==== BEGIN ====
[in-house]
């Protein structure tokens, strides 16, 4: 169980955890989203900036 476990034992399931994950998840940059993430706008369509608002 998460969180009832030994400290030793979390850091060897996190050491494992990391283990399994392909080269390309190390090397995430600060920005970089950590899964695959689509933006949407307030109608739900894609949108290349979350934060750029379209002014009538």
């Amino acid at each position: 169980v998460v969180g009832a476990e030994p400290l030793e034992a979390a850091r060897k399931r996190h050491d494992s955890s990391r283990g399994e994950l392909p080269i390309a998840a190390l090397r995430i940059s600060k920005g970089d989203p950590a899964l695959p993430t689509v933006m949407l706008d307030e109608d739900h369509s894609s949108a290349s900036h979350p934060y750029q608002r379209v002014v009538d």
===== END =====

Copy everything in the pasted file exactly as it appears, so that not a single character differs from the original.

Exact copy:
[in-house]
């Protein structure tokens, strides 16, 4: 169980955890989203900036 476990034992399931994950998840940059993430706008369509608002 998460969180009832030994400290030793979390850091060897996190050491494992990391283990399994392909080269390309190390090397995430600060920005970089950590899964695959689509933006949407307030109608739900894609949108290349979350934060750029379209002014009538």
């Amino acid at each position: 169980v998460v969180g009832a476990e030994p400290l030793e034992a979390a850091r060897k399931r996190h050491d494992s955890s990391r283990g399994e994950l392909p080269i390309a998840a190390l090397r995430i940059s600060k920005g970089d989203p950590a899964l695959p993430t689509v933006m949407l706008d307030e109608d739900h369509s894609s949108a290349s900036h979350p934060y750029q608002r379209v002014v009538d």